Therapeutic Horseback Riding

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“There is something about the outside of a horse that is good for the inside of man.” As Winston Churchill uttered this famous quote, he was speaking of the powerful impact a horse can have on a human. To most horse owners, riding is a soothing and remedial experience, but to disabled individuals, it can be a life changing form of therapy. One out of five Americans are born or develop a disability in his or her lifetime, many of which are incurable. Currently, there are over 56 million physically or mental disabled living in the U.S. alone (United States Census Bureau 1). Therapeutic riding differs from other forms of therapy because it connects emotionally to each patient, which produces results physically, mentally, and socially. Currently…show more content…
When the word “therapy” comes up, horses are not usually what come to mind. What many people do not know is that equine facilitated therapy, or hippotherapy, can produce results that are not achievable in a clinical setting. Fairly new, Hippotherapy has only been practiced and researched over the last thirty years. By utilizing the movement of the horse, it is used as an occupation speech, language, and physical therapy, which is integrated into many rehabilitation approaches (About American Hippotherapy Association, Inc). Originating from the Greek word, “hippos” literally translating to horse, and therapy meaning “treatment intended to help or heal a disorder,” Hippotherapy is defined as “treatment with the help of the horse.” It…show more content…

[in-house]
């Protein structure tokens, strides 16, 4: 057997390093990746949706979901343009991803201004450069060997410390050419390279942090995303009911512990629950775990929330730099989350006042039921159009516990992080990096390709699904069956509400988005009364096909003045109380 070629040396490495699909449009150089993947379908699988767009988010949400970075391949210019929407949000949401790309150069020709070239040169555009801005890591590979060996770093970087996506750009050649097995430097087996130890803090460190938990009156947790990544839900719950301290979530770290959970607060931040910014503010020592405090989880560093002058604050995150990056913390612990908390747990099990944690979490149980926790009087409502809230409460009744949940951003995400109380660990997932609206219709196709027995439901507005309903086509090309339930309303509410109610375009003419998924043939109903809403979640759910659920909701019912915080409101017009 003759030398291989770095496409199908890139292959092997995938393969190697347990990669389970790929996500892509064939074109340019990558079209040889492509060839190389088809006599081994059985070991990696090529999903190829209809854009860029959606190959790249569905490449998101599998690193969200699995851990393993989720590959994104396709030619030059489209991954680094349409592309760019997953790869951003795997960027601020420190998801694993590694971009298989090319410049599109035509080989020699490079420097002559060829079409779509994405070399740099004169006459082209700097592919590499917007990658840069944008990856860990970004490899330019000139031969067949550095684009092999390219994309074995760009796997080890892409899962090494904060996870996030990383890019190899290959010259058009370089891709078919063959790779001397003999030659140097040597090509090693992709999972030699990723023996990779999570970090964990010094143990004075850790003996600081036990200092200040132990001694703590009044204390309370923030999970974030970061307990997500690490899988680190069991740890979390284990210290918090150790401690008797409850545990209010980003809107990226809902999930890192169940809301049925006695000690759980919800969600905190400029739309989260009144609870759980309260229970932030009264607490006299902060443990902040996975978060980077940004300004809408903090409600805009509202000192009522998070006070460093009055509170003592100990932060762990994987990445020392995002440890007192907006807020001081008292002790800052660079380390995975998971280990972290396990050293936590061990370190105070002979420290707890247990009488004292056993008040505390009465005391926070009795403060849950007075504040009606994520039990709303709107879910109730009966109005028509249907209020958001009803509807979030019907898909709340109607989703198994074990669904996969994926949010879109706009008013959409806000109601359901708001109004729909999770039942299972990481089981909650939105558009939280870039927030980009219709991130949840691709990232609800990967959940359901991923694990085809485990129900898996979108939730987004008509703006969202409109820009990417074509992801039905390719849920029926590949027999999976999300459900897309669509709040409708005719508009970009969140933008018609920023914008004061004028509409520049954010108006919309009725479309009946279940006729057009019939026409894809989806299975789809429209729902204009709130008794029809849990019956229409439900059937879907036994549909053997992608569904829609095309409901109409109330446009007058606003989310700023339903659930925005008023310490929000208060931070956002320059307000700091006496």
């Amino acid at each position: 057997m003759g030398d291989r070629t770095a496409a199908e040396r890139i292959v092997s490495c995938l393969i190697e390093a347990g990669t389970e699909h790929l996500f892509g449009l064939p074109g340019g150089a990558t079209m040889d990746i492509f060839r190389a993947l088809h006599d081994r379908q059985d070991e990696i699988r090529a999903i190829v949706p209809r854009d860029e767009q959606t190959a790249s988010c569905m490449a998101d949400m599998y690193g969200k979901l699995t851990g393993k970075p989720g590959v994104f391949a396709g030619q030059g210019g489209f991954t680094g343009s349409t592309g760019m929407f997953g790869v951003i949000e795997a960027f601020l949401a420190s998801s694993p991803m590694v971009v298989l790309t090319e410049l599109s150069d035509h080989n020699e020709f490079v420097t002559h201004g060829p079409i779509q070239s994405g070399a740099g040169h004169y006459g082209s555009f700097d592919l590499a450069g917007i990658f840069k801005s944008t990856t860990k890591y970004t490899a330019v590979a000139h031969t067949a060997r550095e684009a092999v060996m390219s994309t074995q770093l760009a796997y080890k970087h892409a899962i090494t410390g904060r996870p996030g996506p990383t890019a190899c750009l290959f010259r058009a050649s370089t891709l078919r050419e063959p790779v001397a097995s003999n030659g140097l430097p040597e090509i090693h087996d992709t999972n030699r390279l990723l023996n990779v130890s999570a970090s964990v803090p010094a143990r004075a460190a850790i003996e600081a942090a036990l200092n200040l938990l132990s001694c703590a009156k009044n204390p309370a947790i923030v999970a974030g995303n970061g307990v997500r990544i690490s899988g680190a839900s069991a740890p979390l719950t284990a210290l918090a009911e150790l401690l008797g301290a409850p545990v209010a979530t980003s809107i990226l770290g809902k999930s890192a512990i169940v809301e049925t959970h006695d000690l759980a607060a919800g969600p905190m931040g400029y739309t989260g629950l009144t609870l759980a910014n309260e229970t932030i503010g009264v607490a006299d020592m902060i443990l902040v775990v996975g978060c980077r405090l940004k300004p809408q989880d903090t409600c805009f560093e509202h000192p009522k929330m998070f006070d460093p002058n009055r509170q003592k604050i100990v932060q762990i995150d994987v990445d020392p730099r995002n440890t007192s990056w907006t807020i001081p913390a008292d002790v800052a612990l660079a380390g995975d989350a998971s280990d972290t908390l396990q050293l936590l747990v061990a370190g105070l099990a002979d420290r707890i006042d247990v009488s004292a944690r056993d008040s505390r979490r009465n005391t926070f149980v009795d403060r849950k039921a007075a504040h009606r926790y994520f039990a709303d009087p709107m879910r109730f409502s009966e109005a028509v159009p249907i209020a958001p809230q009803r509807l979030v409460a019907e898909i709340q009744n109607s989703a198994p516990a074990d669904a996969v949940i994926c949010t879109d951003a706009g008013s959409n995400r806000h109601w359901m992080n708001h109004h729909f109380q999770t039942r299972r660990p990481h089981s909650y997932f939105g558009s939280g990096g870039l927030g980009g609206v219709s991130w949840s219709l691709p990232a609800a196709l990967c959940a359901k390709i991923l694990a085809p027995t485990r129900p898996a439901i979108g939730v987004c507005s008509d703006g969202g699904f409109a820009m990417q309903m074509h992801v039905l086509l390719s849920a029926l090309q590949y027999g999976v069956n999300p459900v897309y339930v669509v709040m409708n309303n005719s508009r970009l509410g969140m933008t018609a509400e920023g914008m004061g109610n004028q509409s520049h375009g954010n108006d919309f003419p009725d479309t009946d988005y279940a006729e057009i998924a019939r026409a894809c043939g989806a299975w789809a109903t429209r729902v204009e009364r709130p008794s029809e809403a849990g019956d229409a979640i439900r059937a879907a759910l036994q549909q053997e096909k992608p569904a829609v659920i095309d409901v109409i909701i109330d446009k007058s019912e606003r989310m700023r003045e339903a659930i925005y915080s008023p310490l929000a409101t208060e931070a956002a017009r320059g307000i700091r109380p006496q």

The benefits of therapeutic riding have been known for centuries, discovered by the Greeks, who harnessed its power of emotional and physical assistance. Today, it is recognized as a recreational sport or adaptive riding for disabled children or adults that teaches the skills that are necessary to ride as independently as they possibly can. Each rider has the opportunity to be involved in a “normal” extracurricular activity while still receiving all the natural benefits horse riding has to offer. Many riders even train to show and compete with their peers in the special Olympics (Nugent). When riding, riders develop stronger muscle tone, improve balance, and reinforce good posture. Therapeutic riding differs from hippotherapy because it focuses on emotional benefits of riding, such as increased self-esteem, confidence, self-control, and accomplishment (Benefits of Therapeutic Horseback Riding). I have been blessed to personal witness the miracles of therapeutic riding not just once, but weekly. As a volunteer at SIRE therapeutic riding center, I have formed a special connection with my rider and horse. Lauren, who is mentally and physically handicap only speaks when she is on her horse, Hootie. She will only utter “walk on” and “Hootie whoa,” the commands to go and stop. Her mother Caren describes how Lauren’s personality brightens after her lessons at Sire. In an interview she explains that

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